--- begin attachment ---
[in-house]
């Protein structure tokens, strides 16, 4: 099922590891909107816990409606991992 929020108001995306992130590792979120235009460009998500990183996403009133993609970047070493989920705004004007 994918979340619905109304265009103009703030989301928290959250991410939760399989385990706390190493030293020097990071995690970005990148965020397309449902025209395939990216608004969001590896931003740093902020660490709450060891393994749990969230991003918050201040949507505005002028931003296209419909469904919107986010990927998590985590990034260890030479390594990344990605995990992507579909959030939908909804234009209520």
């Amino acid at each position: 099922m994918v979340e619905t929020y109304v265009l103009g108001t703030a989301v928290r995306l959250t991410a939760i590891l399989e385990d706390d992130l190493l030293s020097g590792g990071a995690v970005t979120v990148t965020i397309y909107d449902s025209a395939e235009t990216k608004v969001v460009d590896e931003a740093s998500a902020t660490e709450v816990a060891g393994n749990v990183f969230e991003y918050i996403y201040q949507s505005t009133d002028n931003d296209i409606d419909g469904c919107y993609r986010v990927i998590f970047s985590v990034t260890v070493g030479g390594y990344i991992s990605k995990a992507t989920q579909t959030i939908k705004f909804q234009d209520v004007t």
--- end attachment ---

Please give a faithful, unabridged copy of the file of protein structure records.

[in-house]
């Protein structure tokens, strides 16, 4: 099922590891909107816990409606991992 929020108001995306992130590792979120235009460009998500990183996403009133993609970047070493989920705004004007 994918979340619905109304265009103009703030989301928290959250991410939760399989385990706390190493030293020097990071995690970005990148965020397309449902025209395939990216608004969001590896931003740093902020660490709450060891393994749990969230991003918050201040949507505005002028931003296209419909469904919107986010990927998590985590990034260890030479390594990344990605995990992507579909959030939908909804234009209520």
């Amino acid at each position: 099922m994918v979340e619905t929020y109304v265009l103009g108001t703030a989301v928290r995306l959250t991410a939760i590891l399989e385990d706390d992130l190493l030293s020097g590792g990071a995690v970005t979120v990148t965020i397309y909107d449902s025209a395939e235009t990216k608004v969001v460009d590896e931003a740093s998500a902020t660490e709450v816990a060891g393994n749990v990183f969230e991003y918050i996403y201040q949507s505005t009133d002028n931003d296209i409606d419909g469904c919107y993609r986010v990927i998590f970047s985590v990034t260890v070493g030479g390594y990344i991992s990605k995990a992507t989920q579909t959030i939908k705004f909804q234009d209520v004007t």